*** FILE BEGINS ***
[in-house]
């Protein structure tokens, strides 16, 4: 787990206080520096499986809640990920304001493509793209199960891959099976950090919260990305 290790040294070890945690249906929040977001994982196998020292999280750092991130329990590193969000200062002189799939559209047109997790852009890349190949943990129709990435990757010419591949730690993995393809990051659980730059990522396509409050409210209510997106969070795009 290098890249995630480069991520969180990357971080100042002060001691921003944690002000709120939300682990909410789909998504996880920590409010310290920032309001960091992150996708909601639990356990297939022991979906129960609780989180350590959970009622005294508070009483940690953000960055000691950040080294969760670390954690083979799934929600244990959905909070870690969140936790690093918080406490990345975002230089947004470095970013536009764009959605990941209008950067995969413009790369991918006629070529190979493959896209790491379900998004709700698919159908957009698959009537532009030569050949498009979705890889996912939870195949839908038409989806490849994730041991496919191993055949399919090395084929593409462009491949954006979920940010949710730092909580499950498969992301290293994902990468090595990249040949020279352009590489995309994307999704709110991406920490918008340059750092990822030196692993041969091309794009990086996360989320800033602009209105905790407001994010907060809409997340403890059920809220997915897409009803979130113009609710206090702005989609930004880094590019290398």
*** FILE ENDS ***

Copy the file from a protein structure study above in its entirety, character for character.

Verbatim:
[in-house]
């Protein structure tokens, strides 16, 4: 787990206080520096499986809640990920304001493509793209199960891959099976950090919260990305 290790040294070890945690249906929040977001994982196998020292999280750092991130329990590193969000200062002189799939559209047109997790852009890349190949943990129709990435990757010419591949730690993995393809990051659980730059990522396509409050409210209510997106969070795009 290098890249995630480069991520969180990357971080100042002060001691921003944690002000709120939300682990909410789909998504996880920590409010310290920032309001960091992150996708909601639990356990297939022991979906129960609780989180350590959970009622005294508070009483940690953000960055000691950040080294969760670390954690083979799934929600244990959905909070870690969140936790690093918080406490990345975002230089947004470095970013536009764009959605990941209008950067995969413009790369991918006629070529190979493959896209790491379900998004709700698919159908957009698959009537532009030569050949498009979705890889996912939870195949839908038409989806490849994730041991496919191993055949399919090395084929593409462009491949954006979920940010949710730092909580499950498969992301290293994902990468090595990249040949020279352009590489995309994307999704709110991406920490918008340059750092990822030196692993041969091309794009990086996360989320800033602009209105905790407001994010907060809409997340403890059920809220997915897409009803979130113009609710206090702005989609930004880094590019290398």